# Static analysis of a lead screw and disc friction

I'm doing a static analysis of a square thread lead screw. I think this site gives a good description of the problem.

$$M = W \space R \space tan(phi_s + alpha)$$

Where M is the moment required to raise the screw to impending motion, W is the force load on the screw, R is the mean radius of the screw, phi_s is the screw friction angle, and alpha is the screw thread pitch.

Further down on the same site a disc friction problem is looked at.

Disc Friction Statics

Here the moment is calculated by integrating with respect to the radius.

Adapting this approach to analyze the screw thread, the moment required to raise the screw would be.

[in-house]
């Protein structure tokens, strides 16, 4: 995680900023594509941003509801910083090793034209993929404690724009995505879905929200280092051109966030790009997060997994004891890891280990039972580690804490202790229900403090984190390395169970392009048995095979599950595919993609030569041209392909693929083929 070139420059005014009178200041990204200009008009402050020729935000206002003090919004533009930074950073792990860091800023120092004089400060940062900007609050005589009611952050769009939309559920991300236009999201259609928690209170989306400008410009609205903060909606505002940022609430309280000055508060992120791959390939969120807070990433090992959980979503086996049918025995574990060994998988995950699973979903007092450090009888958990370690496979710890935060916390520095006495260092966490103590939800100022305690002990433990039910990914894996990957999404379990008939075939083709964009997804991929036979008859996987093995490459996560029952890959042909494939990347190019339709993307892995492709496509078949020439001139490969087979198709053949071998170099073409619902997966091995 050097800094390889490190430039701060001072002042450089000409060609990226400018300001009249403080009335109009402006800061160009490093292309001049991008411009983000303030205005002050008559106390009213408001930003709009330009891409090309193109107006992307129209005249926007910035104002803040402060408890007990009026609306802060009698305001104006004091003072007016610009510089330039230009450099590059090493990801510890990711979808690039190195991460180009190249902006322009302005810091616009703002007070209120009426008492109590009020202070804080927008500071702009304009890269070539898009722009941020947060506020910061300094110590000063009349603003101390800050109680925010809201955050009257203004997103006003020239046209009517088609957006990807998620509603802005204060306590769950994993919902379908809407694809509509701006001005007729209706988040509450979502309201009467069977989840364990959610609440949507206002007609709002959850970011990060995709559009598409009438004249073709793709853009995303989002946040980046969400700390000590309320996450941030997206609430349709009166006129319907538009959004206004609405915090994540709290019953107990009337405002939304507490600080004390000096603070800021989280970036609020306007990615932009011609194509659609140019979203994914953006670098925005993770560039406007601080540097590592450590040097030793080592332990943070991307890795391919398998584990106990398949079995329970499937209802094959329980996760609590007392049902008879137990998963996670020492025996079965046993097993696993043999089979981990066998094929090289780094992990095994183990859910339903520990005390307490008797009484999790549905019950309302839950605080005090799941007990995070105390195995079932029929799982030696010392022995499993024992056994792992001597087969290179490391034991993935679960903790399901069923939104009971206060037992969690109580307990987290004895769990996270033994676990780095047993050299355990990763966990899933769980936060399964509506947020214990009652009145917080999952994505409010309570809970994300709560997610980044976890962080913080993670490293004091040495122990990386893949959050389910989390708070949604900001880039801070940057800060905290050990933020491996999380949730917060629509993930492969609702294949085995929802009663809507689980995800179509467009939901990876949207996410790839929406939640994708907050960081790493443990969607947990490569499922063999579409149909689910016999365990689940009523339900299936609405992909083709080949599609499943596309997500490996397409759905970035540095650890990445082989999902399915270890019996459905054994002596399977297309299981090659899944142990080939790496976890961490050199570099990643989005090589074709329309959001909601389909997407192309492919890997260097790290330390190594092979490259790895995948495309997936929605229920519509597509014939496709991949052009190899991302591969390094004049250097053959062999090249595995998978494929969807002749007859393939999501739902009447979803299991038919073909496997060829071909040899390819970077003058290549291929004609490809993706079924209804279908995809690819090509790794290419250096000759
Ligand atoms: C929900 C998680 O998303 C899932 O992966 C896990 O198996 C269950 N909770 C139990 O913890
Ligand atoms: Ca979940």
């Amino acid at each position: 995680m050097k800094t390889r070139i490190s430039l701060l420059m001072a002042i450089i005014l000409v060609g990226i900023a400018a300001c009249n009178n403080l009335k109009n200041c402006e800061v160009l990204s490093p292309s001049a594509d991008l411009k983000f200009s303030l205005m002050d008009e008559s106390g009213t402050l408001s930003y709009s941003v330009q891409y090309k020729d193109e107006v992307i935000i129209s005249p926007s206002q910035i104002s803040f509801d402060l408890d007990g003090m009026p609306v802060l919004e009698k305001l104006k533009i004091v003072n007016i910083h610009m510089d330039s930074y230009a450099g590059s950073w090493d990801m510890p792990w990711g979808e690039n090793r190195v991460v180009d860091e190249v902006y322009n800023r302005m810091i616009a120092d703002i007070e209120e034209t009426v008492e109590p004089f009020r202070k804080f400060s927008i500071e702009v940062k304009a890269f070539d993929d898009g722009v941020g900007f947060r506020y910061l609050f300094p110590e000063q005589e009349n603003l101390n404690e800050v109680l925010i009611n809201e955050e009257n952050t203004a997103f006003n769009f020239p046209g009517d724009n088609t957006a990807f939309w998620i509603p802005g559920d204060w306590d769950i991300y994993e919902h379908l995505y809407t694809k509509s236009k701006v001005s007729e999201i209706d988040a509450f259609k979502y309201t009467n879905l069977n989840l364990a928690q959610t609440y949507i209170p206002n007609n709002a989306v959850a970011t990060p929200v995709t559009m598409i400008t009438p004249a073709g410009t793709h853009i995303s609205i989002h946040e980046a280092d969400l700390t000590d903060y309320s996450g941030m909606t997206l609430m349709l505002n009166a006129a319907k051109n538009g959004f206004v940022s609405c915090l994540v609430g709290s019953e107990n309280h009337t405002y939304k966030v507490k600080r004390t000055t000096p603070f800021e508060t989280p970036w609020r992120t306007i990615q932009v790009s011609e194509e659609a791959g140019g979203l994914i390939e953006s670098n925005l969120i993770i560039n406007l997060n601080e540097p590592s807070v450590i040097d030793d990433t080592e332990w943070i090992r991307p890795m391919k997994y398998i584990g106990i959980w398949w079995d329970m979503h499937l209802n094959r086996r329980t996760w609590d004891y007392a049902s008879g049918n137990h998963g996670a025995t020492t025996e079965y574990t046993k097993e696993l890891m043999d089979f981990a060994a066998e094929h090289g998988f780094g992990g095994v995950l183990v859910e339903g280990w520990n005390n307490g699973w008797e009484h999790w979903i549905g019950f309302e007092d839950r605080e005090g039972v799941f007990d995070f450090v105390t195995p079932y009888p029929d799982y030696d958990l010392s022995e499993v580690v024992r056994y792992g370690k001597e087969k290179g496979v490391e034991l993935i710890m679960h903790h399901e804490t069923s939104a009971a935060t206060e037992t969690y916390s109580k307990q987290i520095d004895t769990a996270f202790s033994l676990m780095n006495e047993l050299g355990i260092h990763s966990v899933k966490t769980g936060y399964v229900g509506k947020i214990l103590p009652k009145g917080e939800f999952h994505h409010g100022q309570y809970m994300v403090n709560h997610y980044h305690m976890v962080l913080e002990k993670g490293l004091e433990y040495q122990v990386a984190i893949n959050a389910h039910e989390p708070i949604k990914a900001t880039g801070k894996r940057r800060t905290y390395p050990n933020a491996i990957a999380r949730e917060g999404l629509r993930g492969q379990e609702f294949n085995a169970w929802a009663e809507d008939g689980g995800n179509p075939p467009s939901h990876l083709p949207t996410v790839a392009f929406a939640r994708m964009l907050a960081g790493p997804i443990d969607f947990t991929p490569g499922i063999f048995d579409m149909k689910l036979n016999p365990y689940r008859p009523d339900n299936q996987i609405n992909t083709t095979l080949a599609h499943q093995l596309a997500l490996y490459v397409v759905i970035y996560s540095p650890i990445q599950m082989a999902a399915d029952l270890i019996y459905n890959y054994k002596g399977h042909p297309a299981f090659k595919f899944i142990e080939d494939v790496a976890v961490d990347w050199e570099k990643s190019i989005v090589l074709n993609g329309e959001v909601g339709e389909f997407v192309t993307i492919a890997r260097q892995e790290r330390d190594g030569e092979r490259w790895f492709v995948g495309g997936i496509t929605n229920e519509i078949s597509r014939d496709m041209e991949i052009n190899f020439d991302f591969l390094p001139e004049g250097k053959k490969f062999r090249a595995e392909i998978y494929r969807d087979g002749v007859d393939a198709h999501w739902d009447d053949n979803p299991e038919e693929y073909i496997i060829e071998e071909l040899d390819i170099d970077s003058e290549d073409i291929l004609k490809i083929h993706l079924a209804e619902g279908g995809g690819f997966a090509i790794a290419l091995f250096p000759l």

$$M = \frac{2}{3} \frac{(R_o^3 - R_i^3)}{(R_o^2 - R_i^2)} W \space tan(phi_s + alpha)$$

Where R_o is the outside radius and R_i is the inside radius.

These yield similar but different results. My question is, is the first approach using the mean radius simply a simplification/approximation of the disc friction method of integrating over radius and the later will be more accurate? Or is it incorrect to integrate over the radius when looking at a screw thread analysis? If so, can you please elaborate on why.

• Using the mean radius or effective radius looks like a simplification. All Integrating does is take into account the fact that the same local piece of frictional force (p.dA) contributes more moment when it's out at a further radius. In the case of a power screw, $r_o/r_i$ isn't too far from 1, so the error from this approximation would be modest. And the overall error would anyway be dominated by uncertainty in the friction coefficient. Commented Feb 12 at 20:20